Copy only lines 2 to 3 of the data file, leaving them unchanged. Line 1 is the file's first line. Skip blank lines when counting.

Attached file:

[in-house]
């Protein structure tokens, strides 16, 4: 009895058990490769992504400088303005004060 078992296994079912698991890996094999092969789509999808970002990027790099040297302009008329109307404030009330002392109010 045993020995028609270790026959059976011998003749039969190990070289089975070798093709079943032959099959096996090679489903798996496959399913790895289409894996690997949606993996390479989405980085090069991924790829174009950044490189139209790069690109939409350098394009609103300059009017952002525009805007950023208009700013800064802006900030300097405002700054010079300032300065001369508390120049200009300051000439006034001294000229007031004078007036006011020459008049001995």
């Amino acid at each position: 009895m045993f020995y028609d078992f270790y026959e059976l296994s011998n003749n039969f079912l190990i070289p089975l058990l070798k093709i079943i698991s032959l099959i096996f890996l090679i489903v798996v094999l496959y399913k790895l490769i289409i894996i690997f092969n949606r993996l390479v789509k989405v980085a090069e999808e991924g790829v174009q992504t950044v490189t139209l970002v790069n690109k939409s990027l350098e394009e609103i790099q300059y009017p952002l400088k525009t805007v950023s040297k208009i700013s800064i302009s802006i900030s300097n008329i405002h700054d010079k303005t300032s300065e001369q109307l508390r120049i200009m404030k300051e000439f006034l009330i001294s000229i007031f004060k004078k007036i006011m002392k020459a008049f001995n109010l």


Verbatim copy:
């Protein structure tokens, strides 16, 4: 009895058990490769992504400088303005004060 078992296994079912698991890996094999092969789509999808970002990027790099040297302009008329109307404030009330002392109010 045993020995028609270790026959059976011998003749039969190990070289089975070798093709079943032959099959096996090679489903798996496959399913790895289409894996690997949606993996390479989405980085090069991924790829174009950044490189139209790069690109939409350098394009609103300059009017952002525009805007950023208009700013800064802006900030300097405002700054010079300032300065001369508390120049200009300051000439006034001294000229007031004078007036006011020459008049001995």
């Amino acid at each position: 009895m045993f020995y028609d078992f270790y026959e059976l296994s011998n003749n039969f079912l190990i070289p089975l058990l070798k093709i079943i698991s032959l099959i096996f890996l090679i489903v798996v094999l496959y399913k790895l490769i289409i894996i690997f092969n949606r993996l390479v789509k989405v980085a090069e999808e991924g790829v174009q992504t950044v490189t139209l970002v790069n690109k939409s990027l350098e394009e609103i790099q300059y009017p952002l400088k525009t805007v950023s040297k208009i700013s800064i302009s802006i900030s300097n008329i405002h700054d010079k303005t300032s300065e001369q109307l508390r120049i200009m404030k300051e000439f006034l009330i001294s000229i007031f004060k004078k007036i006011m002392k020459a008049f001995n109010l």